What a wonderfully puzzling world it is when success barrels into your life. Our Master C book emerged as such a winner that a new issue confronted us–what must we produce as the logical follow up title for the year 1991?
A debate ensued among us, “we” now being a team of five full-time employees: attend to the conservative path or remain on the freewheeling liberal highway? The answer? “Why not do both!” We chose to produce four titles.
We would offer two titles as programming books from our best authors, Stephan Prata and Robert Lafore. Another book would be in the area of applications and would address WordPerfect (the conservative entry), and the fourth and final title would treat the emerging topic of fractals, complex mathematical functions that can be used to generate beautiful patterns on the computer.
Fractals comprise the foundation of a significant arm of scientific endeavor. I had become enamored with a realm of new possibilities when I encountered a fractal generating program called Fractint from the Stone Soup Group. The image below by David Hop is just one of millions of amazing examples of a fractal generated with Fractint. One can access many others at The Fractal Database.
The book, written primarily by Tim Wegner, seduced the reader with everything one needed to get started: the program, examples, source code, even a fold out poster. And did I mention 3D glasses? But I had a tough time selling the concept to my distributor. I intended to mail the poster to bookstores as a “high-flying” PR campaign teaser. “Too expensive,” came the inevitable reply. But persistence paid off–-PGW collaborated with me on the poster. Fractal Creations emerged as an awesome success once it hit the market, inspiring the conservative computer book publishing industry to admit that much more might be possible than what had been produced in the past. Computer Science was suddenly Computer Art Science.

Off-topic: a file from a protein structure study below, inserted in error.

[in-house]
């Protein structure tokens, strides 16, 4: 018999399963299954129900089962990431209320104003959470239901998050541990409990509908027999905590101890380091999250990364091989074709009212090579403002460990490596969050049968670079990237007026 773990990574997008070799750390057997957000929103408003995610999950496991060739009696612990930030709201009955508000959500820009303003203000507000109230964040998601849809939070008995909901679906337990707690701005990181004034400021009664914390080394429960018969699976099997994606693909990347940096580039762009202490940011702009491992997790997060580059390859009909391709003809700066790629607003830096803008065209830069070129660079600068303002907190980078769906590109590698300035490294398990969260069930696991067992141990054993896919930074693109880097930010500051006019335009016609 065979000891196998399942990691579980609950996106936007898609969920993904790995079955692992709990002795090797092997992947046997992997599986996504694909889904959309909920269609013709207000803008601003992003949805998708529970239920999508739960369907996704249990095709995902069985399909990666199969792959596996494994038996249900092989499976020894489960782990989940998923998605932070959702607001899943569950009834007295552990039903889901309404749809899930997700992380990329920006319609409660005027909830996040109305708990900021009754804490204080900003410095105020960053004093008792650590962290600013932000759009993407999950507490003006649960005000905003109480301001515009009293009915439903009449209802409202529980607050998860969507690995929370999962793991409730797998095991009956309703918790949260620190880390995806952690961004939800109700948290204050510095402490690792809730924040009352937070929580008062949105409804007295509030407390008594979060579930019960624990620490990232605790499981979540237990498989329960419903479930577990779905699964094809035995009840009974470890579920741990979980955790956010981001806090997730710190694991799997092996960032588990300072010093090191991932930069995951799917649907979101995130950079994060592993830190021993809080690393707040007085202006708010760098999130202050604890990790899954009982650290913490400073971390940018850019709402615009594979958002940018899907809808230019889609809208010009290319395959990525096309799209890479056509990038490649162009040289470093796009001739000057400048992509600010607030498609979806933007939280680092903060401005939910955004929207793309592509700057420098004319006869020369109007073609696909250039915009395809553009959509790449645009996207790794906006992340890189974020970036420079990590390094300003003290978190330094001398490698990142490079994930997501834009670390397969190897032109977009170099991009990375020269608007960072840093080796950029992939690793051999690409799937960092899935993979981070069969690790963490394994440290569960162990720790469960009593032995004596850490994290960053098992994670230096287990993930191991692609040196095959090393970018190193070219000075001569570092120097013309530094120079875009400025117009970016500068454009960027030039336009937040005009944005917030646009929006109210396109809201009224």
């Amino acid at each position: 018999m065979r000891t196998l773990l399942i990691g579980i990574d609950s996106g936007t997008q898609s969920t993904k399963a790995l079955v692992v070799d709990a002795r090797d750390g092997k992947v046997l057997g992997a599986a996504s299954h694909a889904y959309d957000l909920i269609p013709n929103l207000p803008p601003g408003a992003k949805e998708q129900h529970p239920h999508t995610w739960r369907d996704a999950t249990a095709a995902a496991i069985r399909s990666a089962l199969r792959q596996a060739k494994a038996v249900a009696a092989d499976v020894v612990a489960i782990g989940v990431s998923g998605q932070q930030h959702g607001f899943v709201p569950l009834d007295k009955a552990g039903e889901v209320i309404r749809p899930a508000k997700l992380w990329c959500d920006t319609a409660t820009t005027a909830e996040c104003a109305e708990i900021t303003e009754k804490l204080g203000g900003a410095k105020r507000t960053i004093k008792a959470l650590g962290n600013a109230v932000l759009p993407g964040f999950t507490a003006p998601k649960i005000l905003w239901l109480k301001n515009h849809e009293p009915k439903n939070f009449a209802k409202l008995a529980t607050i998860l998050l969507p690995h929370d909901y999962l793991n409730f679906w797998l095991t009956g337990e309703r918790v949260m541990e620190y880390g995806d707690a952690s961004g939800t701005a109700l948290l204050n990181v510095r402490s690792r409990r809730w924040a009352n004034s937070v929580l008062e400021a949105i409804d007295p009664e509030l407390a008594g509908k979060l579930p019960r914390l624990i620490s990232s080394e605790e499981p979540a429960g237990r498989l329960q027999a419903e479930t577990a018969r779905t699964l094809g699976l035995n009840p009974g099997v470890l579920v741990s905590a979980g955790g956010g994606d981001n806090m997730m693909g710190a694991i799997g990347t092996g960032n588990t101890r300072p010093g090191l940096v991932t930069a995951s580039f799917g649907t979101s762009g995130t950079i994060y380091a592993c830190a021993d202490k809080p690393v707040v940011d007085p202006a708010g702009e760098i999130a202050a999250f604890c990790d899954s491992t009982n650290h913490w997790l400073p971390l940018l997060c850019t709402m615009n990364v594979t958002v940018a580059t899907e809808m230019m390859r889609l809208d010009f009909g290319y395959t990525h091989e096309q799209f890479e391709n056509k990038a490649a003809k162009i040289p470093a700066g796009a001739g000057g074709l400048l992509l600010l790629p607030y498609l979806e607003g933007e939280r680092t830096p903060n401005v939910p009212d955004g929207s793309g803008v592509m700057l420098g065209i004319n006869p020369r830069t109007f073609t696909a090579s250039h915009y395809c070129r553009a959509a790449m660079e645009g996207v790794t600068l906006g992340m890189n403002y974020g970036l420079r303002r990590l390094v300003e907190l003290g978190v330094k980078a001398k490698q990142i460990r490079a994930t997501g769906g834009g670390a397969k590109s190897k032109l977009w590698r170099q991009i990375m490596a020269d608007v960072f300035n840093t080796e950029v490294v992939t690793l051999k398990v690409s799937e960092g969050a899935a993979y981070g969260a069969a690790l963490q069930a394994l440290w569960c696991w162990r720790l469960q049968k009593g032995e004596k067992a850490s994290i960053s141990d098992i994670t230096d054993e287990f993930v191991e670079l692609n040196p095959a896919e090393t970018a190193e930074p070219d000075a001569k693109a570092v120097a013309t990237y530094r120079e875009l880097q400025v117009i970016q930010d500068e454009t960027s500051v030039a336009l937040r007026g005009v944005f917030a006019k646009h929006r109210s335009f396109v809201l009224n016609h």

Our group followed Fractal Creations with a book on Object-Oriented Programming in Turbo C++ and a C++ Primer Plus from our best selling authors Robert Lafore and Stephan Prata. These where yet to be recognized languages, and still in their infancy. So why did our books sell well? Simply this: we merged our best efforts perfectly with the ramp up of the OOP curve. Waite Group Press was off and running. I was excited beyond illusions.
The lesson? “Perseverance pays! Don’t be afraid to take a risk.”